Full Text Available The composition of the diet is of increasing importance for the development and maturation of the ovarian follicles. In Polycystic Ovary Syndrome (PCOS healthy dietary interventions improve the clinical spectrum. We hypothesized that dieting and diet inadequacy in the reproductive life course is associated with impaired programming of ovarian follicles and contributes to the severity of the PCOS phenotype.To determine associations between the use of a self-initiated diet and diet inadequacy and the severity of the PCOS phenotype, we performed an explorative nested case control study embedded in a periconception cohort of 1,251 patients visiting the preconception outpatient clinic. 218 patients with PCOS and 799 subfertile controls were selected from the cohort and self-administered questionnaires, anthropometric measurements and blood samples were obtained. The Preconception Dietary Risk Score (PDR score, based on the Dutch dietary guidelines, was used to determine diet inadequacy in all women. The PDR score was negatively associated to cobalamin, serum and red blood cell folate and positively to tHcy. PCOS patients (19.9%, in particular the hyperandrogenic (HA phenotype (22.5% reported more often the use of a self-initiated diet than controls (13.1%; p = 0.023. The use of an inadequate diet was also significantly higher in PCOS than in controls (PDR score 3.7 vs 3.5; p = 0.017 and every point increase was associated with a more than 1.3 fold higher risk of the HA phenotype (adjusted OR 1.351, 95% CI 1.09-1.68. Diet inadequacy was independently associated with the anti-Müllerian Hormone (AMH concentration (β 0.084; p = 0.044; 95% CI 0.002 to 0.165 and free androgen index (β 0.128; p = 0.013; 95% CI 0.028 to 0.229 in PCOS patients.The use of a self-initiated diet and diet inadequacy is associated with PCOS, in particular with the severe HA phenotype. This novel finding substantiated by the association between diet inadequacy and AMH needs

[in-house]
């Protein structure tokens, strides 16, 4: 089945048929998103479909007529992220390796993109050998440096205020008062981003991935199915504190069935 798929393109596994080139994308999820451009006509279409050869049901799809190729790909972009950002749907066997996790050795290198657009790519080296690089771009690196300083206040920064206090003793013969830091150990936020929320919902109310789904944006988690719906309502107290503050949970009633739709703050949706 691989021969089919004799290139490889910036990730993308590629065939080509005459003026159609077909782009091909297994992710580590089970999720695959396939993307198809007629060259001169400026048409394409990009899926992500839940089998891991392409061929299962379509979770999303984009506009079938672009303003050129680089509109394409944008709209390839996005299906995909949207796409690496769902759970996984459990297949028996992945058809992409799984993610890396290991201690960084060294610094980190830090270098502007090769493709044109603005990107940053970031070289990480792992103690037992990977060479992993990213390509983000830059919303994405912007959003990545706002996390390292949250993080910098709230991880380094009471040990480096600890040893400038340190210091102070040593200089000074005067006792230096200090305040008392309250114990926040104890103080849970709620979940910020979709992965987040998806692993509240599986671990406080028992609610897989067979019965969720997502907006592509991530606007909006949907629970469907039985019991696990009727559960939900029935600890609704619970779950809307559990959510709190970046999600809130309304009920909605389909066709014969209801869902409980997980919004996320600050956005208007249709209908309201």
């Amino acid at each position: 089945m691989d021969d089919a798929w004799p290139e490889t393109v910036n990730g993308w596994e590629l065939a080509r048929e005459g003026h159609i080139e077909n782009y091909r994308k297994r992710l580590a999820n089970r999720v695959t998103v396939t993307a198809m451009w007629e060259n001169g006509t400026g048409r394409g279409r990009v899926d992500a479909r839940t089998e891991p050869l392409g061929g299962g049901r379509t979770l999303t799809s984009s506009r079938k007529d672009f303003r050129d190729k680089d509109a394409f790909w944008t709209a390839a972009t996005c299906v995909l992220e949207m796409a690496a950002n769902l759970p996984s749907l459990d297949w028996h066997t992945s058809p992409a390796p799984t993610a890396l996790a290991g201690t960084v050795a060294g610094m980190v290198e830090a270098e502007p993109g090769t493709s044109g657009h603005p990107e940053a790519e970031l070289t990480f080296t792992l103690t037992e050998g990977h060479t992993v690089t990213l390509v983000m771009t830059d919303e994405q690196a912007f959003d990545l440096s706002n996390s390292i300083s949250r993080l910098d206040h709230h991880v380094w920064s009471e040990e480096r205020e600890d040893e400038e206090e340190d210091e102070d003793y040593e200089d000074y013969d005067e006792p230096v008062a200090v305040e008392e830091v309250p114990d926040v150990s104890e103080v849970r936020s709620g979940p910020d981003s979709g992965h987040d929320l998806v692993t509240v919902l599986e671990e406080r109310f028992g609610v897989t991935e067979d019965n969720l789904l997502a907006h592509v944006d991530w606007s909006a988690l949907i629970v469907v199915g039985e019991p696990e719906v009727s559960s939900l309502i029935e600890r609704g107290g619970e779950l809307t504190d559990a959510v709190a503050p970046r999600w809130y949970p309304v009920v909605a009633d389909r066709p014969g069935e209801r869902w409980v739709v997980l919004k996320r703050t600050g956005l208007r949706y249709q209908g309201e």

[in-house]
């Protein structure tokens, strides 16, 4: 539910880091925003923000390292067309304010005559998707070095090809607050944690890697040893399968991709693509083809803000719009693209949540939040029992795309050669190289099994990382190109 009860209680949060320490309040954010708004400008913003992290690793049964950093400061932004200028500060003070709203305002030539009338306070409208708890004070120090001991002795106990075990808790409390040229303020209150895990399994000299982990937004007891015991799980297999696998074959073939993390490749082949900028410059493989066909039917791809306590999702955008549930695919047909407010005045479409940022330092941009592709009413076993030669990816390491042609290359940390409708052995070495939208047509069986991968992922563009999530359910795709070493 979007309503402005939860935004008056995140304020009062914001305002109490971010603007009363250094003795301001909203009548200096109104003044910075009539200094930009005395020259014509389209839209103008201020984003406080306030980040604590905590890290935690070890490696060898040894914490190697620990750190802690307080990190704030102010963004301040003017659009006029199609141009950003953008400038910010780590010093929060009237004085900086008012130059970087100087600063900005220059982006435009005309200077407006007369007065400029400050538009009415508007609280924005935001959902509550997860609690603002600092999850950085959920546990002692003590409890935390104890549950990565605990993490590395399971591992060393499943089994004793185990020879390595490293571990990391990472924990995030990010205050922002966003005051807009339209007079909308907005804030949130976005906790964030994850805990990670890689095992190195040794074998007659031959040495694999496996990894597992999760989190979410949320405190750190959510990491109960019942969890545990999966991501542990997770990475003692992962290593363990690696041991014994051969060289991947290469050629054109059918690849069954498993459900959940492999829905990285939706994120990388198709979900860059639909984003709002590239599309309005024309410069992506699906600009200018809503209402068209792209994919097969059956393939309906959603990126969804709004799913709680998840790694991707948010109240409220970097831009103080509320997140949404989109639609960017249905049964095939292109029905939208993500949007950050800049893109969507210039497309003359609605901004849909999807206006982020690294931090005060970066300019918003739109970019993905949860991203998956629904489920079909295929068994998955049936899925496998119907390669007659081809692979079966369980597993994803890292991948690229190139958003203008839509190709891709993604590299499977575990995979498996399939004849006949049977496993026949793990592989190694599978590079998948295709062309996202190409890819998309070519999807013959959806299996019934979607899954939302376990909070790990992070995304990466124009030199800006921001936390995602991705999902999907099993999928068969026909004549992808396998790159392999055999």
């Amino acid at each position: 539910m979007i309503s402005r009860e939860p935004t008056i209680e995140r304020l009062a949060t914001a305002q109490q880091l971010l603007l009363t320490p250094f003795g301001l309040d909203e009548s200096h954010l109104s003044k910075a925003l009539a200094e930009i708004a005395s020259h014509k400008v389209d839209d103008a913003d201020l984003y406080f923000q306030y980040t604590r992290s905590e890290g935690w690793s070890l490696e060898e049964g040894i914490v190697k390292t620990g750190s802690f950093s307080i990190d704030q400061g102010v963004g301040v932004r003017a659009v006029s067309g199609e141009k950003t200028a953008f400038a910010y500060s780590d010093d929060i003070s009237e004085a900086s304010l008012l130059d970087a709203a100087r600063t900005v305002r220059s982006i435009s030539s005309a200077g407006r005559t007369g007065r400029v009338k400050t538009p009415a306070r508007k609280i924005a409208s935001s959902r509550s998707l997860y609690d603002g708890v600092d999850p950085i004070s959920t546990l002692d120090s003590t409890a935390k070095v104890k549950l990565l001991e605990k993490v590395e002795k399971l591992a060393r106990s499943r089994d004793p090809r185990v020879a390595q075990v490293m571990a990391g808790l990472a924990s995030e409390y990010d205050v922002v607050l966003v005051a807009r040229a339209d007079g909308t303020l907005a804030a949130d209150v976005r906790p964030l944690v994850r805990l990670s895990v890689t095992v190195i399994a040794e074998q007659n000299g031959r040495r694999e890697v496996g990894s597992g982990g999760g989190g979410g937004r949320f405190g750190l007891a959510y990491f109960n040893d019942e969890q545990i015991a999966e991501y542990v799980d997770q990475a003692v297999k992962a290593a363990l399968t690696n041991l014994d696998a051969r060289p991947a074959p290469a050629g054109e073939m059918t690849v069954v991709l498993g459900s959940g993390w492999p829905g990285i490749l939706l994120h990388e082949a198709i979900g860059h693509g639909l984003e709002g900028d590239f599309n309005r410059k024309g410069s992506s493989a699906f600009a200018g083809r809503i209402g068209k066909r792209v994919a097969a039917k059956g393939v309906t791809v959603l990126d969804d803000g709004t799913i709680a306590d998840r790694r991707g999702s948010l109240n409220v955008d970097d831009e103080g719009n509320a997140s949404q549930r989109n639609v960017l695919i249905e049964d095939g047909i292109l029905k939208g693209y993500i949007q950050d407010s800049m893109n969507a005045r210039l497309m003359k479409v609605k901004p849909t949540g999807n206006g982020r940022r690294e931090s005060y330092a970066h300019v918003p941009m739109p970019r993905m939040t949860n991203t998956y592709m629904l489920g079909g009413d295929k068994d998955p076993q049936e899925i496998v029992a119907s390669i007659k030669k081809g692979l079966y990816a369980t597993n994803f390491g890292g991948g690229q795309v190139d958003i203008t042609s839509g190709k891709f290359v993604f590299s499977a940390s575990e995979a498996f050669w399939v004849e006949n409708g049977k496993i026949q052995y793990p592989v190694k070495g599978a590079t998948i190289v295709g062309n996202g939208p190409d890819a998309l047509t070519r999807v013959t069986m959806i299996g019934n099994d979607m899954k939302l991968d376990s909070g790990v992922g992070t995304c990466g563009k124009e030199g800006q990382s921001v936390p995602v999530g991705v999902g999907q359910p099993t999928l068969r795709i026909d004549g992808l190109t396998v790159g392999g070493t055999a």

18. Exploratory Study on the Impact of Information on Performance Psychology on Stress and Anxiety Levels of Brazilian Music Performers

    Directory of Open Access Journals (Sweden)

    Sonia Ray

    2016-12-01